« 이전계속 »
ON A LOCK OF HAIR.
I Ask no talisman to shield from harm
A far more noble, far more potent charm,
Than e'er was wrought by wise enchanter's care. While on my breast reclines this treasur'd hair,
Not one of all the dark and busy swarm
Of imps unholy, fraught with wild alarm,
But vanish all, like phantoms of the night;
Can rest the troublous phantoms of affright:
R. A. P.
PRELIMINARIES OF PEACE, 1801.
BY THE REV. V. FITZTHOMAS.
Macrum arbitrium opimo bello potius,
Her baneful torch when civil fury hurl'd Wide o'er the wondering and the weeping world, While frantic Foes in blood their footsteps dy'd, And earth and heaven with impious rage defy'd;Reluctant Britain, but unus'd to fear, Stretch'd her broad shield and grasp'd the fatal spear;
Her conquering banners on the Atlantic spread, Through Asia's plains triumphant armies led."Her threats in vain the indignant * Saib braves,"Nor walls protect him, nor surrounding slaves,"'Reft of his crown, his wealth the Victor's prize,"'Mid heaps of vulgar slain the Sultan lies,"His captive progeny their woes relate,"And silent vassals weep their Master's fate f."
• Tippoo is a word, in English ears, of so undignified and unpoelical sound, that the less appropriate one of Saib, has been adopted as sufficiently so, in this country, to describe the person it is here intended to represent.
t The lines in these two pieces inclosed between inverted commas were not intended for recitation.
Her thunders aw'd the north's conspiring powers,
Heart-easing mirth no smother'd sighs alloy,
Spoken at the Theatre Royal, Cheltenham,
NOVEMBER 7, 1801.
BY THE SAME.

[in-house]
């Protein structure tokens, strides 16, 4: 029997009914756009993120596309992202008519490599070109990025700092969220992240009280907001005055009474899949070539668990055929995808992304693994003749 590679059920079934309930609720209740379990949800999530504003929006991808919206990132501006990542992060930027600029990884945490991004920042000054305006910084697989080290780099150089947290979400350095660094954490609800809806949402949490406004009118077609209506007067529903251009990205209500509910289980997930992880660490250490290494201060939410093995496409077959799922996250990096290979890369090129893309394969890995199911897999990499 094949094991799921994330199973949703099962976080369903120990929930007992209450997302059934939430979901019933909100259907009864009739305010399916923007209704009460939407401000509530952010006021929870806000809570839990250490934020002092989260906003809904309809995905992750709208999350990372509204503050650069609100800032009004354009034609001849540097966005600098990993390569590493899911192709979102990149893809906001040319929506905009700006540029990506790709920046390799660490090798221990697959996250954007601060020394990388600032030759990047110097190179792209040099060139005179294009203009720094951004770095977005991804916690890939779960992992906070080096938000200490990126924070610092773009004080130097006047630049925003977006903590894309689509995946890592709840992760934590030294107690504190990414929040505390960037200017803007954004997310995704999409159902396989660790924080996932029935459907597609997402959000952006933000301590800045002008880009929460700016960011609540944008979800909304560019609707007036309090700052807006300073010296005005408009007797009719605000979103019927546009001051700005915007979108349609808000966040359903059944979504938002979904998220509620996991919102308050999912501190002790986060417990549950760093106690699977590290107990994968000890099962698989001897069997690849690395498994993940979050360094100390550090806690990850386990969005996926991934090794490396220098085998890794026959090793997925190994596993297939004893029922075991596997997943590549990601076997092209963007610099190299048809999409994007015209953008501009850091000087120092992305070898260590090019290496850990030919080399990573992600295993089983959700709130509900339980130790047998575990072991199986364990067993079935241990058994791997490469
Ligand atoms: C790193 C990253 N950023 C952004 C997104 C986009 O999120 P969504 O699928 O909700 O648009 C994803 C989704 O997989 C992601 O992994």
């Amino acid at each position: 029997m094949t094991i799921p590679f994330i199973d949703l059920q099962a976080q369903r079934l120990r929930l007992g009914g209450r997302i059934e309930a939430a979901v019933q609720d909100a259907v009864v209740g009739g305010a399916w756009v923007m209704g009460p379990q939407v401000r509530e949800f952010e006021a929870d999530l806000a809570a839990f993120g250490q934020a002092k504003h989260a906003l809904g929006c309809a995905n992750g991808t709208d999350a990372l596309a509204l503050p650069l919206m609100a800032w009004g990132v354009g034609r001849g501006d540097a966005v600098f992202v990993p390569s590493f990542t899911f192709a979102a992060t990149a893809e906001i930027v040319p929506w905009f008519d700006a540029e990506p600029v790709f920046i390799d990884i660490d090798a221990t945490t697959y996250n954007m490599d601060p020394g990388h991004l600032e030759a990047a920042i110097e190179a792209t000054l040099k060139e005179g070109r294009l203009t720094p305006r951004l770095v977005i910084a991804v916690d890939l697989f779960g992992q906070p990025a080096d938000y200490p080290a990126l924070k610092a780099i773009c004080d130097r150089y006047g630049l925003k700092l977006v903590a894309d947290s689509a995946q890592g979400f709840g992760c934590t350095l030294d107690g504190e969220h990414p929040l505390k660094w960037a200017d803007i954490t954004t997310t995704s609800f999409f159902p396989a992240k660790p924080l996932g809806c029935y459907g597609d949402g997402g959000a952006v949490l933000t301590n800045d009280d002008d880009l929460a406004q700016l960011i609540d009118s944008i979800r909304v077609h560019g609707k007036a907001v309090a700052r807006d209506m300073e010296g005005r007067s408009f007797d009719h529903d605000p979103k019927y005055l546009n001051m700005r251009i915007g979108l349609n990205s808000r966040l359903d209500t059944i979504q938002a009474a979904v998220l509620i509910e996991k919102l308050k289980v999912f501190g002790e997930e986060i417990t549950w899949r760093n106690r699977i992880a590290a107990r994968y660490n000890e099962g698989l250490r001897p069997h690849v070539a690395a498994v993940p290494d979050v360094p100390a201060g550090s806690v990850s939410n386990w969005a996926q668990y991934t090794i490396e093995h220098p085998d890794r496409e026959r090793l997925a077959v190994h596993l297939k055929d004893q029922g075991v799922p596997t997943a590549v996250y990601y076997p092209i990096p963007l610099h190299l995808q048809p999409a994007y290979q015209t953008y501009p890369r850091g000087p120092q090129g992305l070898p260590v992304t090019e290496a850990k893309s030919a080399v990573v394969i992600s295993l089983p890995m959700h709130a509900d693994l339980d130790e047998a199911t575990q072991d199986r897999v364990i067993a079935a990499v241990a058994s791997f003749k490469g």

race! Pace! Pace!
Of English words, (the tender heart can tell,)
Yon blessed pair who kindly vow to sever
Ten times a day, for ever, and for ever,
Should Jove but hear, and bid them separate dwell,
Would mutter love, and hesitate Farewell.
"Thus while in garrets vile dull volumes swell,
"The starving Poet bids the Muse farewell."
Farewell! sad sound to Courtiers in disgrace,
Farewell to power, to pension, and to place!
The Veteran sighs it at the last review,
Pride, pomp, and circumstance of war, to you;
Britons, with wealth reward him, and renown,
Bind up his wounds, ye fair, his labours crown;
Of war, and all its pomps, and horrors fell,
O, may we take a long and last farewell,
To heaven-born Peace our plighted vows renew,
And never, never rashly, bid adieu!
Is the poor Player then, who from the stage
Reflects the feelings of the passing age,
Deck'd with the robe, the sceptre and the sword,
Now a proud Warrior, now a supple Lord,
Is he alone exempt from what he shews,
And acts the passion that he never knows?
Believe it not; our secret I'll reveal,
They feign the best, most tenderly who feel *;
But I, the humblest of my tribe, must live,
A sad exception to the rule I give:
To night I find how little is my art,
Indeed I feel, yet cannot play, this part,
But mar the tale my faultering tongue should tell,
Actor no more, I scarce can say—Farewell.
* our secret I'll reveal, They feign the best most tenderly who feel; "Here lies the golden secret, learn to feel,"
Aciob, a Poem by Robert Lloyd.